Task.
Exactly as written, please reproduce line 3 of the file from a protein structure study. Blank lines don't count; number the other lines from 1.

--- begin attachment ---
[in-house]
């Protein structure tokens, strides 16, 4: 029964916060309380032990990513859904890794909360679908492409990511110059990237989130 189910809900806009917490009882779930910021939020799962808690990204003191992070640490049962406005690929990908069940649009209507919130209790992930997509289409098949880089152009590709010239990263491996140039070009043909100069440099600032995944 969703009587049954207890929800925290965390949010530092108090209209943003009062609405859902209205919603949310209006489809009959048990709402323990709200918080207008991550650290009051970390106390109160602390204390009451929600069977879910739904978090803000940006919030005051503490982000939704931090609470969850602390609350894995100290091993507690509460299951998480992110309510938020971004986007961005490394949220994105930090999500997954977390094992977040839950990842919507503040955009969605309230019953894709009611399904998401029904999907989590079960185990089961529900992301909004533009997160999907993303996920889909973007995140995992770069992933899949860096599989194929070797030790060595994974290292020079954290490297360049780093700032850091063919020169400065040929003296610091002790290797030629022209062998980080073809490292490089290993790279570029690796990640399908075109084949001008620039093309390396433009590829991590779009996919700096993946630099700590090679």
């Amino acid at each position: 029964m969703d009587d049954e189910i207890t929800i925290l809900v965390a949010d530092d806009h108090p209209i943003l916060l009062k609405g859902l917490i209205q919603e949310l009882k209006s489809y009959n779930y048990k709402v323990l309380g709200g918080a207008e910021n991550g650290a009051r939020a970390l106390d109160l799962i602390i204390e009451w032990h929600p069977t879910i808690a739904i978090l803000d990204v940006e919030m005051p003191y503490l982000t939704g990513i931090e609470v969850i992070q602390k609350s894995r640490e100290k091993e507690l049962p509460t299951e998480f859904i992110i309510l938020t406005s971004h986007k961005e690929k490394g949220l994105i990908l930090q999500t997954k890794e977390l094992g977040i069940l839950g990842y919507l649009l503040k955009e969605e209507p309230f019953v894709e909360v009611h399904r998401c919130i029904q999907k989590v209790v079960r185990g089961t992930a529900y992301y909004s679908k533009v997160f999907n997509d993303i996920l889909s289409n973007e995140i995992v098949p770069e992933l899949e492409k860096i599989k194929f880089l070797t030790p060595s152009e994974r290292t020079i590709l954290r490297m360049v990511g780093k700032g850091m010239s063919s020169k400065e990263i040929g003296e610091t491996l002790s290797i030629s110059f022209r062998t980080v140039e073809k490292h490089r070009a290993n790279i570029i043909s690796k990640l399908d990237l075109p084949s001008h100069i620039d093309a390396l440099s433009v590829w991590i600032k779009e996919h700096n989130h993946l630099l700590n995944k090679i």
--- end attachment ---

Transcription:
């Amino acid at each position: 029964m969703d009587d049954e189910i207890t929800i925290l809900v965390a949010d530092d806009h108090p209209i943003l916060l009062k609405g859902l917490i209205q919603e949310l009882k209006s489809y009959n779930y048990k709402v323990l309380g709200g918080a207008e910021n991550g650290a009051r939020a970390l106390d109160l799962i602390i204390e009451w032990h929600p069977t879910i808690a739904i978090l803000d990204v940006e919030m005051p003191y503490l982000t939704g990513i931090e609470v969850i992070q602390k609350s894995r640490e100290k091993e507690l049962p509460t299951e998480f859904i992110i309510l938020t406005s971004h986007k961005e690929k490394g949220l994105i990908l930090q999500t997954k890794e977390l094992g977040i069940l839950g990842y919507l649009l503040k955009e969605e209507p309230f019953v894709e909360v009611h399904r998401c919130i029904q999907k989590v209790v079960r185990g089961t992930a529900y992301y909004s679908k533009v997160f999907n997509d993303i996920l889909s289409n973007e995140i995992v098949p770069e992933l899949e492409k860096i599989k194929f880089l070797t030790p060595s152009e994974r290292t020079i590709l954290r490297m360049v990511g780093k700032g850091m010239s063919s020169k400065e990263i040929g003296e610091t491996l002790s290797i030629s110059f022209r062998t980080v140039e073809k490292h490089r070009a290993n790279i570029i043909s690796k990640l399908d990237l075109p084949s001008h100069i620039d093309a390396l440099s433009v590829w991590i600032k779009e996919h700096n989130h993946l630099l700590n995944k090679i």